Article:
quiet thoughts on the last and first day

When was the last time you had a steak? Rode a horse? Smelled a stranger’s perfume, or worse, tasted it as you passed through the air they’d just vacated?

When was the last time? It’s an impossible question. Until you’re out of time, you could still do all of those things - chew meat, saddle up, go blech on an escalator at Nordstrom.

When was the last time you really talked to your Granddad? When was the last time I did? For the past 5 years at least it felt like every time I talked to him I was shouting at myself, remember this! Remember it! I shouted so loud it’s all I remember hearing when I sat in front of his moving mouth.

When was the last time you had that feeling, that “too quiet” feeling, that “too much is going on inside of me right now so I’m just going to skate on this blank surface, damn the sea underneath” feeling?

When was the last time you had to explain to your children that when sad people get together, they always start laughing?

They know him as well as I knew my great-Grandfather, which is to say we had a couple of teasey, tickle, or monster-based jokes. At the beginning of every visit, I thought he was strange but nice, and by the end of every visit I knew he made my Granny laugh, and that he was a Good Guy.

I can hear him saying my kids’ names over his folded hands, with his warm voice. “Well, hello there, Chicken.” “Oh my, Buster.” They weren’t sure what to do with him but by the end of every visit they’d seen him make GG laugh and came to believe he was a Good Guy.

My kids had noticed I’d been on the phone a lot. I told them the truth. I said he’s dying, and I’m sad. I’m glad I told them the truth before they asked because after I did, Chicken asked me the next time I’m on the phone a lot, will that mean someone’s dying. Because I’d already been straight with him I could say, “No, babe. I will always tell you if someone’s dying. I will always give you all the information I have when I have it. If you’re surprised, it’s because I’m surprised too. Sometimes I’m on the phone because of work, or gossip, or someone’s getting married or having a baby. I’ll always tell you even if it’s sad.”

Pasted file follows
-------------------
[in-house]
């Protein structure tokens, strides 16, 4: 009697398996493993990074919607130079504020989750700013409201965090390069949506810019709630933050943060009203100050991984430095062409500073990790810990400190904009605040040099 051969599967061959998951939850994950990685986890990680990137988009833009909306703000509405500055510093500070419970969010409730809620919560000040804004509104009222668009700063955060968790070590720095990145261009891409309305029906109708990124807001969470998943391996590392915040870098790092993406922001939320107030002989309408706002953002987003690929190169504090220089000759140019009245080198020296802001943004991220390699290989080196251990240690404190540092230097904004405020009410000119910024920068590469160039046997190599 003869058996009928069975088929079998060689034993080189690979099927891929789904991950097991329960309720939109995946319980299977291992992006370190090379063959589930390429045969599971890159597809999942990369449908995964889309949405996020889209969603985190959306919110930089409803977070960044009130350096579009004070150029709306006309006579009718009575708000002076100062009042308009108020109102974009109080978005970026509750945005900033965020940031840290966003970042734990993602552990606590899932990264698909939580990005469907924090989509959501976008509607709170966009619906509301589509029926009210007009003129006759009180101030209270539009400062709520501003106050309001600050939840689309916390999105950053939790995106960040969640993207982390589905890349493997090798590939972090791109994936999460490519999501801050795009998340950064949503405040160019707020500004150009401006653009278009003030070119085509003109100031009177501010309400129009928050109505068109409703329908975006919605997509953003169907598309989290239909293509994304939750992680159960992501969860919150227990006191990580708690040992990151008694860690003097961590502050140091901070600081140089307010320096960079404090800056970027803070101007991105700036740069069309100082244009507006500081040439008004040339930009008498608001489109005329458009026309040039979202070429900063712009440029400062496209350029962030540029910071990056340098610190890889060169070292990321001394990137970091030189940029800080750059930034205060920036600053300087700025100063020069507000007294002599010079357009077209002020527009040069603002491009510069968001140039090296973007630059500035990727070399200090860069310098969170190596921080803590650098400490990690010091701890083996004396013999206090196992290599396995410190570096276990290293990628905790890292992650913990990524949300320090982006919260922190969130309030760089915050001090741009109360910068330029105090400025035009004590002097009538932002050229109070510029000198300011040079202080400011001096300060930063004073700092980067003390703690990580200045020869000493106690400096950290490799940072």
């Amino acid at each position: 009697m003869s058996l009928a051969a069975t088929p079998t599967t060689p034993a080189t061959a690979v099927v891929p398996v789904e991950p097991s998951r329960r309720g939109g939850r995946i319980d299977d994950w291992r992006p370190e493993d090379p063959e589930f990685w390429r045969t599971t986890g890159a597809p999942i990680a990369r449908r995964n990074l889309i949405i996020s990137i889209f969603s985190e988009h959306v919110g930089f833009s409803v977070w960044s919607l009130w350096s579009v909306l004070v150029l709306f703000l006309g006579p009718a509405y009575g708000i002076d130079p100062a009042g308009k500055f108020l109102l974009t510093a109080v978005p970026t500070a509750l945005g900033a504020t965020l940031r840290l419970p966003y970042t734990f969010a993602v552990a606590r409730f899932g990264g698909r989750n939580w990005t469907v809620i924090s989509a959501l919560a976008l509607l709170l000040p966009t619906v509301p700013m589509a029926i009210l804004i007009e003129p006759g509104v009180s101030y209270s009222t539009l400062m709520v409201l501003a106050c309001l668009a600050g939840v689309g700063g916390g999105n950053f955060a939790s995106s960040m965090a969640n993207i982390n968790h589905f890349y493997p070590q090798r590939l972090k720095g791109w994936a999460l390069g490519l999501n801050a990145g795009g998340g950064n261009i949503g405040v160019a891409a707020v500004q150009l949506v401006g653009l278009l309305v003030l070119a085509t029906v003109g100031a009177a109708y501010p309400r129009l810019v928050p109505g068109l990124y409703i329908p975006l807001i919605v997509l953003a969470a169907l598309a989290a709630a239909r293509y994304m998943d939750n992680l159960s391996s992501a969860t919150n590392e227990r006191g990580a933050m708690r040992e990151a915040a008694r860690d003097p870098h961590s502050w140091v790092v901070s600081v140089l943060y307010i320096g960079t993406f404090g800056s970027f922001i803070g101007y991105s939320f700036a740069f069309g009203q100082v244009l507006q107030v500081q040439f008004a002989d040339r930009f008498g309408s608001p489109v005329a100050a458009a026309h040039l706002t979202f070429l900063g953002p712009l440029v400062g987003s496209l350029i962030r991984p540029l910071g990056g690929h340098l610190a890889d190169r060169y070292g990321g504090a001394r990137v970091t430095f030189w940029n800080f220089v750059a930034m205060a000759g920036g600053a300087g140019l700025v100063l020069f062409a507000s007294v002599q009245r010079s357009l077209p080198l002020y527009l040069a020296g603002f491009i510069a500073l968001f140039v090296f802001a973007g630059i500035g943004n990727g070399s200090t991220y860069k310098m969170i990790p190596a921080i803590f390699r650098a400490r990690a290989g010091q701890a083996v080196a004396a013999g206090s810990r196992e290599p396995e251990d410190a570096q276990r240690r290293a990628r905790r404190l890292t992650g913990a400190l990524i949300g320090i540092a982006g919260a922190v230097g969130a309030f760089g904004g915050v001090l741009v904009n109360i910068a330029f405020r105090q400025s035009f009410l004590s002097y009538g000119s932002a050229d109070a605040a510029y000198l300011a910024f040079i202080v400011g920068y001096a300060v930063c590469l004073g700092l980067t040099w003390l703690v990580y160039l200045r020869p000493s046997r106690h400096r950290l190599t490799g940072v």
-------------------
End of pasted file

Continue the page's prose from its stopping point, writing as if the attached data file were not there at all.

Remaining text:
We thought he might pass today so I took the boys to the woods. It seemed like the right place to go even if I almost turned around three times on the way to the trailhead. It seemed like a place that would hold us if we got bad news there. I mean, of course it would. It’s the fucking Earth. It holds every person who’s ever lived.

We didn’t, by the way. Get bad news there. Buster did drop his water bottle into the water and started to watch it float downstream, screaming, “No! It can’t be gone!” Chicken jumped into the river fully-dressed, submerged up to his waist, and pulled out the bottle. I almost burst into tears, too.

“Why’s he so upset about the water bottle?” Chicken asked, squelching back down the trail.

“I don’t think he really is,” I said.

Chicken, 7, said that he knows Oo-Daddy is going to send dreams to GG. “He’s going to send her signs like bumblebees. I don’t know what they’ll be, but GG’s gonna know ‘em when she sees ‘em.”

Buster, 5, said, “I bet the next place where you’re dead is pretty good, actually. You can make a good wet rope out of the guts of the people who killed you. Or a fishing net!”

(Buster may have picked up a few things from Martha Stewart when she was inside.)